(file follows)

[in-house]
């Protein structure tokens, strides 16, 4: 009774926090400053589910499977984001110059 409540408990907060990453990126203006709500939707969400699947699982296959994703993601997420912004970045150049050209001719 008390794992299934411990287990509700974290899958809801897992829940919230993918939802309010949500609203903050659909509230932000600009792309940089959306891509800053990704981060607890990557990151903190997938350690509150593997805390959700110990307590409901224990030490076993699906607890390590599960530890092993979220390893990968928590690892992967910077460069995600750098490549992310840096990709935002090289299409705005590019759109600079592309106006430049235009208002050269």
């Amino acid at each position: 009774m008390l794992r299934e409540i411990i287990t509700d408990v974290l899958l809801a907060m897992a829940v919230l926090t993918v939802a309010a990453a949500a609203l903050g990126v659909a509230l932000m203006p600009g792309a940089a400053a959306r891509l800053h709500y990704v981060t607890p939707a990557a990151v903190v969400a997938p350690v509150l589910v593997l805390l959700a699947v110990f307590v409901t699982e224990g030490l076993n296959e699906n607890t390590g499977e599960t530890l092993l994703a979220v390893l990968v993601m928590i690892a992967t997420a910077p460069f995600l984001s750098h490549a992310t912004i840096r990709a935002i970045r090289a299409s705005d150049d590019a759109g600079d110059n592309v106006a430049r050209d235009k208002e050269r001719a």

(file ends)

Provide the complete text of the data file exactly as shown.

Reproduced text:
[in-house]
């Protein structure tokens, strides 16, 4: 009774926090400053589910499977984001110059 409540408990907060990453990126203006709500939707969400699947699982296959994703993601997420912004970045150049050209001719 008390794992299934411990287990509700974290899958809801897992829940919230993918939802309010949500609203903050659909509230932000600009792309940089959306891509800053990704981060607890990557990151903190997938350690509150593997805390959700110990307590409901224990030490076993699906607890390590599960530890092993979220390893990968928590690892992967910077460069995600750098490549992310840096990709935002090289299409705005590019759109600079592309106006430049235009208002050269």
């Amino acid at each position: 009774m008390l794992r299934e409540i411990i287990t509700d408990v974290l899958l809801a907060m897992a829940v919230l926090t993918v939802a309010a990453a949500a609203l903050g990126v659909a509230l932000m203006p600009g792309a940089a400053a959306r891509l800053h709500y990704v981060t607890p939707a990557a990151v903190v969400a997938p350690v509150l589910v593997l805390l959700a699947v110990f307590v409901t699982e224990g030490l076993n296959e699906n607890t390590g499977e599960t530890l092993l994703a979220v390893l990968v993601m928590i690892a992967t997420a910077p460069f995600l984001s750098h490549a992310t912004i840096r990709a935002i970045r090289a299409s705005d150049d590019a759109g600079d110059n592309v106006a430049r050209d235009k208002e050269r001719a």